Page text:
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    \$\begingroup\$ I have notched out boards and mounted radial lead electrolytics in the notch to reduce the profile, for example, no extra cost for that (for the bare PCB), but it has to be hand assembled. \$\endgroup\$ – Spehro Pefhany Jun 6 '18 at 15:49
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    \$\begingroup\$ Note that, talking about LEDs, for some of them it is actually the standard mounting option. These are called "reverse-mount", and, for those, there is no extra cost since the LED is already upside-down in the reel. So the pick&place machine can process them just like any standard component. There is just an additional hole to account for in the design. \$\endgroup\$ – dim Jun 7 '18 at 7:48
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    \$\begingroup\$ @dim Right, but those are not unusual from the layout POV because the hole is just a hole and does not have any connectivity. So the footprint is similar to an RJ45 jack with plastic locating posts etc. Pads and unplated hole(s) with no copper on either side. \$\endgroup\$ – Spehro Pefhany Jun 7 '18 at 15:22
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Is this common practice? And how difficult would it be to use on my own designs? Are there any references or guidelines I could read? This design really impressed me, and gave me many many new ideas for future projects I would like to try out.

No it's not a common practice, it would probably incur some kind of cost outside of regular charges because of the additional time and effort it would take to install the part (most likely by hand). But they needed a hall effect sensor on the board and a good way to keep it there, which is ingenious.

There are no rules for this type of thing, just a lot of creativity. It may have taken them a revision or two (or three) to get it right. But the sky is the limit, if you can dream it up and the board house can manufacture it then you can build it.

I think the most limiting factor would be your layout software and the ability to make components on multiple layers.

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    \$\begingroup\$ It looks like they just defined it as a through hole part with the holes aligned with the pins and routed out the slot down the center of the holes at the same time as the board outline. This is a standard technique called castellation when used at the edge of a board. Definitely a creative way to mount a part. See docs.oshpark.com/tips+tricks/castellation \$\endgroup\$ – crj11 Jun 6 '18 at 16:02
  • \$\begingroup\$ You should definitively make that an answer. It's exactly the type of references I was looking for. @jpa has also tould be about castellation and explained some of the parameters I should consider when doing so :) \$\endgroup\$ – andresgongora Jun 7 '18 at 8:08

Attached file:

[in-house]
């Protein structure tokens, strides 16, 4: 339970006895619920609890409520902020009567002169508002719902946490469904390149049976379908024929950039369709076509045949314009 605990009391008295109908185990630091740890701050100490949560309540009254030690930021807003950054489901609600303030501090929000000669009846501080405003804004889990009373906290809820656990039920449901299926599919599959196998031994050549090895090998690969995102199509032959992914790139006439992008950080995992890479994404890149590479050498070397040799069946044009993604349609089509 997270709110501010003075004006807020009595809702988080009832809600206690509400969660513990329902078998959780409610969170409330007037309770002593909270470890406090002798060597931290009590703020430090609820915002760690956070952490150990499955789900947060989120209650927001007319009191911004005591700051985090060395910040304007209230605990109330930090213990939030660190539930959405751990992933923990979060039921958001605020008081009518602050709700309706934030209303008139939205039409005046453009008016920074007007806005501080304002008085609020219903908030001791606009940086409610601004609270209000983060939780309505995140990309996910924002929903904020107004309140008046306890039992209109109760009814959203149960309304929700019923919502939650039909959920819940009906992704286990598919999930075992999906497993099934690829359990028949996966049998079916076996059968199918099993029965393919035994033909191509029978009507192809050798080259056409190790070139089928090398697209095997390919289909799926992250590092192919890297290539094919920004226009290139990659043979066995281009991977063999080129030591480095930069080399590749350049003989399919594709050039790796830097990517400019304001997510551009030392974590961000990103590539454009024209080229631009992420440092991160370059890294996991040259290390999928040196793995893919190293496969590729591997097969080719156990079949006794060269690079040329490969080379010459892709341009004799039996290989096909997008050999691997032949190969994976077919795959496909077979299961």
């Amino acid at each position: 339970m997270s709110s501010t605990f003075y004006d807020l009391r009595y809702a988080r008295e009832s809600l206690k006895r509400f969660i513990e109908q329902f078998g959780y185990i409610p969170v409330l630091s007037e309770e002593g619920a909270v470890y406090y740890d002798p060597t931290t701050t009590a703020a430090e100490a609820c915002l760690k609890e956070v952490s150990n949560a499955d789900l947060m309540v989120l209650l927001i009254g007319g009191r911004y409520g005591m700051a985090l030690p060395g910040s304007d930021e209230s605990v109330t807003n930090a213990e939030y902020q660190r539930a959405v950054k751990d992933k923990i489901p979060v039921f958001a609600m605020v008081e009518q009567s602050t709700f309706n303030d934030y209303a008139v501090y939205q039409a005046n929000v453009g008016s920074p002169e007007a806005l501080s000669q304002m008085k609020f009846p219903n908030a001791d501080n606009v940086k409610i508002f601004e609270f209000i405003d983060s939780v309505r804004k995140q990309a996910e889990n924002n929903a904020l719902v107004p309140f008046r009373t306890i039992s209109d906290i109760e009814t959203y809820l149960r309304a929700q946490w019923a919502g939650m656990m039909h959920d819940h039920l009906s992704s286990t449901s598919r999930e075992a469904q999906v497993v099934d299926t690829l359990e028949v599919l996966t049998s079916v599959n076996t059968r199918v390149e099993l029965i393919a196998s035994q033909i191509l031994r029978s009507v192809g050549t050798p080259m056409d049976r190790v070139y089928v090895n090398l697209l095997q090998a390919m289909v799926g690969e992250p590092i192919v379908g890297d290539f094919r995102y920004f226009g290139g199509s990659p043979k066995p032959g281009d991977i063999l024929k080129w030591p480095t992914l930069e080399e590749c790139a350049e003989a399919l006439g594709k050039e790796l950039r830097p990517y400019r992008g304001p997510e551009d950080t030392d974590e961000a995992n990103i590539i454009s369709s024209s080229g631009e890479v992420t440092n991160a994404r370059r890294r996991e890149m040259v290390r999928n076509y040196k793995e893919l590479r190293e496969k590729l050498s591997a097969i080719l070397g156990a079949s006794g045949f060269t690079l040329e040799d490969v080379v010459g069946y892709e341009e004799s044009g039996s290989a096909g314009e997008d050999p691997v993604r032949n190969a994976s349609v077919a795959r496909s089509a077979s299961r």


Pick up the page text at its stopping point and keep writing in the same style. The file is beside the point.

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This isn't best practice from the DFM (design for manufacturing) standpoint. The PCB assembly house will charge more for mounting that part upside down. It's a non-standard operation for them.

It makes me wonder why the designers didn't mount the sensor on the other side of the board in a normal way, and make a pocket for it in the enclosure. Maybe this arrangement was a last moment kludge (albeit a good looking one). Having said that, there are SMT parts made specially for through-board mounting. When they come on tape, they are in the correct orientation, and pick&place machines can work with them.

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    \$\begingroup\$ Could you please elaborate on the pocket part, please? It's the first time.i hear than term. Is it about milling the enclosure? That might no be feasible, as the PCB is an aftermarket item. Or is it a special SMD mounting technique? \$\endgroup\$ – andresgongora Jun 6 '18 at 21:40
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    \$\begingroup\$ I meant "pocket" in the context of milling the enclosure. Didn't know that the board and enclosure were designed by other companies. \$\endgroup\$ – Nick Alexeev Jun 7 '18 at 4:35
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    \$\begingroup\$ Indeed. Maybe I should update the question. Virtually all "smart" electronics you can put into airsoft guns are 3rd party. Still, you a probably right. Given the opportunity to adapt the enclosure for a new design, it would probably be cheaper for a mass production \$\endgroup\$ – andresgongora Jun 7 '18 at 7:16
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This method is/was quite commonly used to mount bulky (usually non-SMD-specific) components (watch crystals, ferrite rod transformers, small non-SMD transistors (think 2SC2785 sized, not 2N3904 sized!), electrolytic capacitors) in very small but relatively low-tech devices: credit card sized calculators, stopwatches, wristwatches, remote controls, simple handheld games....